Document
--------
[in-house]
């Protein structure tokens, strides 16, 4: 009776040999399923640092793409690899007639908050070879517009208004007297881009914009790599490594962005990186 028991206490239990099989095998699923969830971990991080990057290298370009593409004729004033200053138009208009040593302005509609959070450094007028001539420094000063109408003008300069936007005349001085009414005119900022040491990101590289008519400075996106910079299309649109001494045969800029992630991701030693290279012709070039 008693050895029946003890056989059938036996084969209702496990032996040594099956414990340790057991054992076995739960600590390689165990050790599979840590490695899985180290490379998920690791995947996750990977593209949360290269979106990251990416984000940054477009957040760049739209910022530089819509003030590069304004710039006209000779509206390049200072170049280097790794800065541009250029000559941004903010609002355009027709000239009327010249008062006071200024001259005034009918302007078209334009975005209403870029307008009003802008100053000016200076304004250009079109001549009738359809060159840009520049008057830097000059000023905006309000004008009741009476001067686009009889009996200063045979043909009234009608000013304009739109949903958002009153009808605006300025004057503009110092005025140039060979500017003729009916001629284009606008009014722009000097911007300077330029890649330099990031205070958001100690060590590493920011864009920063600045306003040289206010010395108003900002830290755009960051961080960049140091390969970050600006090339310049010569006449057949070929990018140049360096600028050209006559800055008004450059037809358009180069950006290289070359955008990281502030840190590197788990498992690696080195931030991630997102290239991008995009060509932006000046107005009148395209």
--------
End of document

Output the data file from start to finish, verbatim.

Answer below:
[in-house]
């Protein structure tokens, strides 16, 4: 009776040999399923640092793409690899007639908050070879517009208004007297881009914009790599490594962005990186 028991206490239990099989095998699923969830971990991080990057290298370009593409004729004033200053138009208009040593302005509609959070450094007028001539420094000063109408003008300069936007005349001085009414005119900022040491990101590289008519400075996106910079299309649109001494045969800029992630991701030693290279012709070039 008693050895029946003890056989059938036996084969209702496990032996040594099956414990340790057991054992076995739960600590390689165990050790599979840590490695899985180290490379998920690791995947996750990977593209949360290269979106990251990416984000940054477009957040760049739209910022530089819509003030590069304004710039006209000779509206390049200072170049280097790794800065541009250029000559941004903010609002355009027709000239009327010249008062006071200024001259005034009918302007078209334009975005209403870029307008009003802008100053000016200076304004250009079109001549009738359809060159840009520049008057830097000059000023905006309000004008009741009476001067686009009889009996200063045979043909009234009608000013304009739109949903958002009153009808605006300025004057503009110092005025140039060979500017003729009916001629284009606008009014722009000097911007300077330029890649330099990031205070958001100690060590590493920011864009920063600045306003040289206010010395108003900002830290755009960051961080960049140091390969970050600006090339310049010569006449057949070929990018140049360096600028050209006559800055008004450059037809358009180069950006290289070359955008990281502030840190590197788990498992690696080195931030991630997102290239991008995009060509932006000046107005009148395209």